In a judgement (“Ritesh Sinha Judgement”), a three judge bench of the Supreme Court of India observed that the fundamental right to privacy is not absolute and is limited by certain factors instead. The issue raised before the bench was whether a person can be compelled to submit his/her voice samples for the purposes of identification in an ongoing criminal investigation. The appeal challenged an order in which a chief judicial magistrate had summoned the appellant for recording his voice sample. The voice sample was to be matched with conversations recorded on a mobile phone seized from the co-accused.
The courts in India have on various occasions held that the fundamental rights as enshrined in our constitution are not absolute. Similarly, the Supreme Court in Justice K.S. Puttaswamy vs. Union of India (“Puttaswamy Judgement”) held that the fundamental right to privacy is also not absolute. This is among the first cases to limit the application of the right to privacy since it has been recognized as a fundamental right.
In the Ritesh Sinha Judgement, the Supreme Court held that the fundamental right to privacy “must bow down to compelling public interest”. Since the issue of privacy was not argued upon in front of the bench, it refrained from commenting on what these compelling public interests are or from laying down a test to determine such cases. At this stage, the judgement’s significance lies in the fact that a person may be ordered to give his/her voice sample by a judicial magistrate for the purposes of a criminal investigation.
The judgement has been received with mixed responses. A legal news website lauded the judgement and found it to be “a breakthrough in criminal investigative process”. A Meerut based advocate agreed with the findings of the judgement. Another Delhi based lawyer opposed the judgement and said that the procedure adopted by the court to limit the scope of the fundamental right was incorrect.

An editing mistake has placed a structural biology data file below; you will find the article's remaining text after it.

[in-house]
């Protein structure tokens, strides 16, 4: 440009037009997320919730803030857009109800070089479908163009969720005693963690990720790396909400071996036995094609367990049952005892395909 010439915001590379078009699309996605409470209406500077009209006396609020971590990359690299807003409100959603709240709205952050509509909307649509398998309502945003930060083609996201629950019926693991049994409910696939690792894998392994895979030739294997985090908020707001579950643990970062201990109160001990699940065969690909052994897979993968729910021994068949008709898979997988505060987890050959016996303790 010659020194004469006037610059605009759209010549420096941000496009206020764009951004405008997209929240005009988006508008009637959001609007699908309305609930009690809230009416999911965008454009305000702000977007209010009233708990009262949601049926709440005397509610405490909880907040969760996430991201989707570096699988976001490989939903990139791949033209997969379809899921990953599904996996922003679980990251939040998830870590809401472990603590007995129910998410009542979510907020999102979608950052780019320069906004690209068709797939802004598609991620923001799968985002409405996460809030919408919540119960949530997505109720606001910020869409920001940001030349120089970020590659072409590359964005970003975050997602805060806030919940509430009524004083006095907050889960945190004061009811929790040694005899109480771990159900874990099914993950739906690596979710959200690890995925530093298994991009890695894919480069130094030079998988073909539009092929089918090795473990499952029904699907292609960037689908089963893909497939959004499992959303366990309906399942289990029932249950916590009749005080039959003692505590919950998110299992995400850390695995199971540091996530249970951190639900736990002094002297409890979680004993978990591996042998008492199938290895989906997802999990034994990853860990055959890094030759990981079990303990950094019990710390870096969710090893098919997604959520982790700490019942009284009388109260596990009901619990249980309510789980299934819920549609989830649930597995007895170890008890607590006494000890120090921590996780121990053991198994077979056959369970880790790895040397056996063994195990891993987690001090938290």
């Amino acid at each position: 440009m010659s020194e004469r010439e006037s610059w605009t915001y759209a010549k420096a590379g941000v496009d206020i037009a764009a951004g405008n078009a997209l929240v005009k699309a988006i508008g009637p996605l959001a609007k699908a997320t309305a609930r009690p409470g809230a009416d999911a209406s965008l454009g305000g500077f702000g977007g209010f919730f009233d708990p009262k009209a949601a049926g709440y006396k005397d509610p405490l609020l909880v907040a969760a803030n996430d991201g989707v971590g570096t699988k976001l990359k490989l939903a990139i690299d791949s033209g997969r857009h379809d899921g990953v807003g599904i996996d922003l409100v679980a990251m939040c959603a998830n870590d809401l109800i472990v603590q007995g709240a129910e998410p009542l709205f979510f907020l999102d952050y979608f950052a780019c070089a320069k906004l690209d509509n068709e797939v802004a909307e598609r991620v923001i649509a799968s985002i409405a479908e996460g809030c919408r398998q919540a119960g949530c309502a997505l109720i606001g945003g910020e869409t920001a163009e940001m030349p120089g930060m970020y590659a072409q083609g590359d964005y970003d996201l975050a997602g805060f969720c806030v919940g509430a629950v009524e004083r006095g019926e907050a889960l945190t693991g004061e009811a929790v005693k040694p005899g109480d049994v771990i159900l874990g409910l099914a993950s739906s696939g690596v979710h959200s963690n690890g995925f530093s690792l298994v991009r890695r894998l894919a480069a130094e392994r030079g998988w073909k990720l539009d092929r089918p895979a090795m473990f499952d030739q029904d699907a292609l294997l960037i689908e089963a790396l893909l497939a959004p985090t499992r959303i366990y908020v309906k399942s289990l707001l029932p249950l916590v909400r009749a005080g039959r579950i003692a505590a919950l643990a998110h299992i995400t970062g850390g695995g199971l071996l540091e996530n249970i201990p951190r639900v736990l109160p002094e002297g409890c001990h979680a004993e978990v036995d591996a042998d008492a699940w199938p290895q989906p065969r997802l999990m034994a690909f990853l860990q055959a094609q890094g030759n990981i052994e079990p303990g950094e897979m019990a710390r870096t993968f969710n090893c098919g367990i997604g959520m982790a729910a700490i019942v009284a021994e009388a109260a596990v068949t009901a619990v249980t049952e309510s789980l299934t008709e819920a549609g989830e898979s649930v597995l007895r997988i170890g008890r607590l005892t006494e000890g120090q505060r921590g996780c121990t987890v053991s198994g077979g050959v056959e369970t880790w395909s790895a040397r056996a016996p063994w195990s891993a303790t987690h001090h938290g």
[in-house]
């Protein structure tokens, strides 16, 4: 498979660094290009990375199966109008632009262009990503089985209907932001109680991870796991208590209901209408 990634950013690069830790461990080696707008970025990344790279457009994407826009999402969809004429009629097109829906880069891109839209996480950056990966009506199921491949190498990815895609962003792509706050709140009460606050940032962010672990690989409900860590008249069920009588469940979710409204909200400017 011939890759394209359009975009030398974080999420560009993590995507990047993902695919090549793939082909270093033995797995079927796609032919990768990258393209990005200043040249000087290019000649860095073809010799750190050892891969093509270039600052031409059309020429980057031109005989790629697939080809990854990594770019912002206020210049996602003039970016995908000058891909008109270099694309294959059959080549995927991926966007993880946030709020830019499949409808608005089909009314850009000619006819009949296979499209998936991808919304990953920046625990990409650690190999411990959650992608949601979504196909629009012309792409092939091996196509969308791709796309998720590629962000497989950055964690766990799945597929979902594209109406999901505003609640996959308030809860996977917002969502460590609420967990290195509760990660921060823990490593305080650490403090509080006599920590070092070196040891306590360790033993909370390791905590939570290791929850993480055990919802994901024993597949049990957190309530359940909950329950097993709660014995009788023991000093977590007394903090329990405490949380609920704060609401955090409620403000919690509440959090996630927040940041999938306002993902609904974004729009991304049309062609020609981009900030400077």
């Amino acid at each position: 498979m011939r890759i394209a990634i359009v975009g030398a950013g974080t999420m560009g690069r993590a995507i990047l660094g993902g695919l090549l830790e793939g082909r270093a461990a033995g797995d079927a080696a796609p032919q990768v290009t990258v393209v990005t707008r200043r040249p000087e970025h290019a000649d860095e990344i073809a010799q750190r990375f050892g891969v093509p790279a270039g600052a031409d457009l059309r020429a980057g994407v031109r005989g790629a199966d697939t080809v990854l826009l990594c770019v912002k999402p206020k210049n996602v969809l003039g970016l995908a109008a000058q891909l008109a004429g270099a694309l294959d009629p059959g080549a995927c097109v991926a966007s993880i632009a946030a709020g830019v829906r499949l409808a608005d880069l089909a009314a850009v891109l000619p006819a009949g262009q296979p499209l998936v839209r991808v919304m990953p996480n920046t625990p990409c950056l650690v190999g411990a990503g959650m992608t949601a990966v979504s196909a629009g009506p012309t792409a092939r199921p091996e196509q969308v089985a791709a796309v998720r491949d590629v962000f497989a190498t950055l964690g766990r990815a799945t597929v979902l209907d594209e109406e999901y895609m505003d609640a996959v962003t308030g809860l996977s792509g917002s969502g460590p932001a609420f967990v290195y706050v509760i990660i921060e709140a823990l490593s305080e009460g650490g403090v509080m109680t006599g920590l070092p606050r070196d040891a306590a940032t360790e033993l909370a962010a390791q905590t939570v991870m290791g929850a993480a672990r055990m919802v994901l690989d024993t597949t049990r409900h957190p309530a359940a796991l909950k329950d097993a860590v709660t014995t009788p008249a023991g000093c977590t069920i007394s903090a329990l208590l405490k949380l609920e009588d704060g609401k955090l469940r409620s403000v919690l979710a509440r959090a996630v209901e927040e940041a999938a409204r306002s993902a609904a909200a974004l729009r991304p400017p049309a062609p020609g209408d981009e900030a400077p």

Given the lack of clarity on this issue, it is difficult to comment on the kind of compelling circumstances that will limit the scope of the right to privacy or how the courts interpret the application of this right. The Puttaswamy Judgement laid down the foundation for the right to privacy as a fundamental right in India and also identified that it is not absolute, similar to other fundamental rights. However, there is a need for more judgements similar to the Ritesh Sinha Judgement to elaborate on how the right to privacy will operate on a practical, case-by-case basis.
This post is authored by Rishwin Chandra Jethi, Associate, with inputs from Tuhina Joshi, Associate at Ikigai Law.
 Ritesh Sinha vs. State of Uttar Pradesh, Criminal Appeal No. 2003 of 2012
 See paras 1303 and 1470 of Kesavananda Bharti vs. State of Kerala, AIR 1973 SC 1461
 See para 87 of Justice K.S. Puttaswamy vs. Union of India, Writ Petition (Civil) No. 494 of 2012
 See para 24 of the Ritesh Sinha Judgement
 See para 25 of the Ritesh Sinha Judgement
 See Voice Sample can be obtained against will for Investigation: SC, para 6, available here http://www.indialegallive.com/constitutional-law-news/supreme-court-news/voice-sample-can-obtained-will-investigation-sc-70153